A prototype model of the grid connected system was constructed and tested to verify the proposed system’s operation. The prototype hardware design has been discussed in earlier. Here, experimental result with closed-loop system is presented. Parallel connected three-phase inverter and the grid connected system are also presented. The parameters of the system are selected as shown in Table 1. The connection of two parallel inverters with different IGBT ratings and without the balance resistors R1 and R2 connection produces unbalanced currents at the output of each inverter, as shown in Fig. 13. However, after the resistor connection for the same IGBT configuration, the currents at the two inverter outputs were approximately balanced and they are shown in Fig. 14. The phase current peak in inverter A, IAa Peak≈2 A and the phase current peak in inverter B, Iba Peak ≈2.7 A. By adding the balance resistors to the parallel connected inverters the phase current peak in inverter A Iaa Peak ≈2.4 A and the phase current peak in inverter B IBa ≈2.4 A. The similar current in each inverter side minimizing the circulating current in between the inverters. The value of the resistors used was 0.15 and 0.2 Ω unlike the impedance value used by Cai et al. (2008). The low resistor value reduces the power dissipation on the resistors which improve the inverter efficiency. The results obtained in the proposed system are the same as what have been reported in literature in term of current balance in the parallel inverters. The proposed parallel inverter in this study experience higher efficiency due to the low resistor value used, that’s shown in Table 2. The use of DSP allows accurate control of the THIPWM switching signal which allows the control of the voltage current phase-shift.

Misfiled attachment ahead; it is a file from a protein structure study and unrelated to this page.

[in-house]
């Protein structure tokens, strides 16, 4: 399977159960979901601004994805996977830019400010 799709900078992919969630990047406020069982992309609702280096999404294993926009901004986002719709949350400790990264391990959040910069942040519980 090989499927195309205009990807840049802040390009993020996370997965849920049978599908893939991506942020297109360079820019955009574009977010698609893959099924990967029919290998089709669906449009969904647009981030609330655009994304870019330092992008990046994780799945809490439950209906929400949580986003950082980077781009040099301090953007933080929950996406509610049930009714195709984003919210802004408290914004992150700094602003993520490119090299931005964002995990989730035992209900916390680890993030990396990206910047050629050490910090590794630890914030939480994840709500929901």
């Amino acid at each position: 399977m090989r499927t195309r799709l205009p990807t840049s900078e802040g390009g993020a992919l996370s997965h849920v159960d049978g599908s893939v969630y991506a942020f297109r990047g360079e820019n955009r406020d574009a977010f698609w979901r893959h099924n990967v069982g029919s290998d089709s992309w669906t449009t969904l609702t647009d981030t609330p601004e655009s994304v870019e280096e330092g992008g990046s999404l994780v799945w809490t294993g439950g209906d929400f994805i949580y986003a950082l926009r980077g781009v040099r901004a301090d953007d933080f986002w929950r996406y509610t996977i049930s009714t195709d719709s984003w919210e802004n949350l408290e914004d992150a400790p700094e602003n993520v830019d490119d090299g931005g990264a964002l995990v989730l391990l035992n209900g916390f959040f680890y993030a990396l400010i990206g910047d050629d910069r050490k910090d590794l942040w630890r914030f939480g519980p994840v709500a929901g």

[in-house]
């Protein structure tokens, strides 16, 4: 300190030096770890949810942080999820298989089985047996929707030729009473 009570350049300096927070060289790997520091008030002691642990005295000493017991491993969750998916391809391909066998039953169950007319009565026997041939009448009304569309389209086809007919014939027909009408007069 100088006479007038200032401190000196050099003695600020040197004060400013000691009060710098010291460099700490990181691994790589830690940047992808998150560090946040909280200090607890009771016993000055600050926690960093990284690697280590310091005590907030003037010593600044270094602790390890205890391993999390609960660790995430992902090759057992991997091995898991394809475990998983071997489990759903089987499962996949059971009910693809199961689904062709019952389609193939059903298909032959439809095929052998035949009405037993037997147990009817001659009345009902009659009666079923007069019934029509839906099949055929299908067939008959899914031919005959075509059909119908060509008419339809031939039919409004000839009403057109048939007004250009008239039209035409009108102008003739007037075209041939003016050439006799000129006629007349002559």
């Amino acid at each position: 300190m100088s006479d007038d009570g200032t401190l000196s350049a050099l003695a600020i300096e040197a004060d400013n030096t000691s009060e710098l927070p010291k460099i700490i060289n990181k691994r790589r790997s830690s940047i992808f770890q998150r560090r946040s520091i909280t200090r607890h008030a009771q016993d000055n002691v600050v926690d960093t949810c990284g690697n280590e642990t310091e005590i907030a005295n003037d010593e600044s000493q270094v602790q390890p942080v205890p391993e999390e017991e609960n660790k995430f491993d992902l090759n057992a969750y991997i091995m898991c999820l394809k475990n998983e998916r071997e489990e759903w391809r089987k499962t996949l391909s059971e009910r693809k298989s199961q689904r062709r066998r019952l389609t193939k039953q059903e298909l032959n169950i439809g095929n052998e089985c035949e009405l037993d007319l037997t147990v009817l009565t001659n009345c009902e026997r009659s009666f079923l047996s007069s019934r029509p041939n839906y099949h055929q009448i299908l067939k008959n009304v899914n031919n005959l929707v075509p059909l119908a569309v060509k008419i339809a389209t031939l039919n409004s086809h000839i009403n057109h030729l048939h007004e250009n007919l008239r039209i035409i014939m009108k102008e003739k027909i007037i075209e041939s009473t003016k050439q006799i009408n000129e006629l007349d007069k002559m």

Table 1: System components and parameters
Image for - Distributed Generation System using Parallel Inverters Supplied by Unstable DC Source

Table 2: Compare parallel-connected inverters with single inverter in term of input and output power, current THD and voltage THD
Image for - Distributed Generation System using Parallel Inverters Supplied by Unstable DC Source

Image for - Distributed Generation System using Parallel Inverters Supplied by Unstable DC Source
Fig. 13: Current at each inverter output without resistor connection (2 A/div, 5 m sec/div)

Image for - Distributed Generation System using Parallel Inverters Supplied by Unstable DC Source
Fig. 14: Current at each inverter output with resistor connection (2 A/div, 5 m sec/div)

Image for - Distributed Generation System using Parallel Inverters Supplied by Unstable DC Source
Fig. 15: Phase voltage and phase current on the load side (50 V/div, 5 A/div, 5 m sec/div)

Image for - Distributed Generation System using Parallel Inverters Supplied by Unstable DC Source
Fig. 16: Step response for DC signal and AC signal (100 V/div, 100 V/div and 200 m sec/div)